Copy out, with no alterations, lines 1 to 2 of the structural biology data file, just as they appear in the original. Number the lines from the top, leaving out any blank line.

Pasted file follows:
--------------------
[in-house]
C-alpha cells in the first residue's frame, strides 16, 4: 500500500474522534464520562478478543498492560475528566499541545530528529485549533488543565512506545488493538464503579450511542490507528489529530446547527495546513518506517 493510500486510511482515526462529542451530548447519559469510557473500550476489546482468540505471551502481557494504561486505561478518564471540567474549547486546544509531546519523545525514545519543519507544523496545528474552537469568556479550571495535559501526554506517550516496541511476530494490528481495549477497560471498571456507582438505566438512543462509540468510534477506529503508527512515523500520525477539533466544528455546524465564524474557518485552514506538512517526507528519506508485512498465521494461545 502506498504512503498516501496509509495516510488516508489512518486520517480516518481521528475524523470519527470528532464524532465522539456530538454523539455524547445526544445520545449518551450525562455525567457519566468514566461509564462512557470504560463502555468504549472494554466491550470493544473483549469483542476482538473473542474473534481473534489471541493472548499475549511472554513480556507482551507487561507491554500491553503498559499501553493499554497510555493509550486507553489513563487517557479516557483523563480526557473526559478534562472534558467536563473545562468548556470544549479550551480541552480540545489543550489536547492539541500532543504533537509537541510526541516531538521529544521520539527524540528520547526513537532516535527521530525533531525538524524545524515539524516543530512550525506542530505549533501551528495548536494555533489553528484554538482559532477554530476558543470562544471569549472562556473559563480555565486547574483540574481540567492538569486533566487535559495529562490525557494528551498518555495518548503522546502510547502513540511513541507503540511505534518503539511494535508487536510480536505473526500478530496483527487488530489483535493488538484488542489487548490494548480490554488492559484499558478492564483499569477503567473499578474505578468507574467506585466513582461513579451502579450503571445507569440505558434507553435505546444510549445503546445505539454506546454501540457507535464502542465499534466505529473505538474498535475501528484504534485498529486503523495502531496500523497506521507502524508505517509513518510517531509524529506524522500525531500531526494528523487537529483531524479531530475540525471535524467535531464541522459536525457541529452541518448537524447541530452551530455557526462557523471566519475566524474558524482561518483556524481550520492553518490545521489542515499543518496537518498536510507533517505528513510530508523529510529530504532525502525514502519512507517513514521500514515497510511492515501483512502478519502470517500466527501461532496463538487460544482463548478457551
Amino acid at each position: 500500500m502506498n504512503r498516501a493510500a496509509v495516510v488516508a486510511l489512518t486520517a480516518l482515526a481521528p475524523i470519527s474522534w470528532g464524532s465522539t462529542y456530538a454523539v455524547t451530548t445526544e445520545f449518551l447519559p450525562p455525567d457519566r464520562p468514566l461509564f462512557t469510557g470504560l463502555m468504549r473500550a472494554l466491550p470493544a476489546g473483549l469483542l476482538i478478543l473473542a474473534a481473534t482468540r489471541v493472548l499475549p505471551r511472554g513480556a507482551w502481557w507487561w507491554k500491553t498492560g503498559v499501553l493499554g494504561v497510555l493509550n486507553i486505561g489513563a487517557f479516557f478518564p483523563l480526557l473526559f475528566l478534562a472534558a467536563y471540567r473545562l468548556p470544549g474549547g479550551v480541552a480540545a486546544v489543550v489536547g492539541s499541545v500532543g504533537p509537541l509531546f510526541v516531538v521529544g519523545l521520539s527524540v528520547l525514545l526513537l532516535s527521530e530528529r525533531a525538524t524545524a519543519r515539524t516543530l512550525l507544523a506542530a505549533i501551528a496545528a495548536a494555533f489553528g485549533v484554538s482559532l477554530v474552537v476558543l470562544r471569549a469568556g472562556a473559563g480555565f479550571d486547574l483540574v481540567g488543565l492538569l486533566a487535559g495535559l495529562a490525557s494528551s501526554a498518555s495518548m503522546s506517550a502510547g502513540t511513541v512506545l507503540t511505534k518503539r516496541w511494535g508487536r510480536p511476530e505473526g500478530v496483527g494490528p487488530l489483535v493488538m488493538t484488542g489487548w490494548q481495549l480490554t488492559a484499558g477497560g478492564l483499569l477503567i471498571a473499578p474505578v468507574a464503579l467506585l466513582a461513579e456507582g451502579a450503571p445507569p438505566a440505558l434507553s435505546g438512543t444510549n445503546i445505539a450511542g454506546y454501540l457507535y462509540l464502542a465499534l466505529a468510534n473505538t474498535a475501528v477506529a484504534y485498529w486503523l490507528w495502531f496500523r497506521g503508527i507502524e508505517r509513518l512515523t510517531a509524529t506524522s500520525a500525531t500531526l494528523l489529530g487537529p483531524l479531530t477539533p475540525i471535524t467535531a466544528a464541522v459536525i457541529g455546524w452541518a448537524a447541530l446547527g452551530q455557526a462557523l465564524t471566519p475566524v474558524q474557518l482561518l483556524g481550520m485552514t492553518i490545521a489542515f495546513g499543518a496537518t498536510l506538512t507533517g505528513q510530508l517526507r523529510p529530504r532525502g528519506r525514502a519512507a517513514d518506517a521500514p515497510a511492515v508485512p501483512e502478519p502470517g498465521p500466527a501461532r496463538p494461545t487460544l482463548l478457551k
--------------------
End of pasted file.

[in-house]
C-alpha cells in the first residue's frame, strides 16, 4: 500500500474522534464520562478478543498492560475528566499541545530528529485549533488543565512506545488493538464503579450511542490507528489529530446547527495546513518506517 493510500486510511482515526462529542451530548447519559469510557473500550476489546482468540505471551502481557494504561486505561478518564471540567474549547486546544509531546519523545525514545519543519507544523496545528474552537469568556479550571495535559501526554506517550516496541511476530494490528481495549477497560471498571456507582438505566438512543462509540468510534477506529503508527512515523500520525477539533466544528455546524465564524474557518485552514506538512517526507528519506508485512498465521494461545 502506498504512503498516501496509509495516510488516508489512518486520517480516518481521528475524523470519527470528532464524532465522539456530538454523539455524547445526544445520545449518551450525562455525567457519566468514566461509564462512557470504560463502555468504549472494554466491550470493544473483549469483542476482538473473542474473534481473534489471541493472548499475549511472554513480556507482551507487561507491554500491553503498559499501553493499554497510555493509550486507553489513563487517557479516557483523563480526557473526559478534562472534558467536563473545562468548556470544549479550551480541552480540545489543550489536547492539541500532543504533537509537541510526541516531538521529544521520539527524540528520547526513537532516535527521530525533531525538524524545524515539524516543530512550525506542530505549533501551528495548536494555533489553528484554538482559532477554530476558543470562544471569549472562556473559563480555565486547574483540574481540567492538569486533566487535559495529562490525557494528551498518555495518548503522546502510547502513540511513541507503540511505534518503539511494535508487536510480536505473526500478530496483527487488530489483535493488538484488542489487548490494548480490554488492559484499558478492564483499569477503567473499578474505578468507574467506585466513582461513579451502579450503571445507569440505558434507553435505546444510549445503546445505539454506546454501540457507535464502542465499534466505529473505538474498535475501528484504534485498529486503523495502531496500523497506521507502524508505517509513518510517531509524529506524522500525531500531526494528523487537529483531524479531530475540525471535524467535531464541522459536525457541529452541518448537524447541530452551530455557526462557523471566519475566524474558524482561518483556524481550520492553518490545521489542515499543518496537518498536510507533517505528513510530508523529510529530504532525502525514502519512507517513514521500514515497510511492515501483512502478519502470517500466527501461532496463538487460544482463548478457551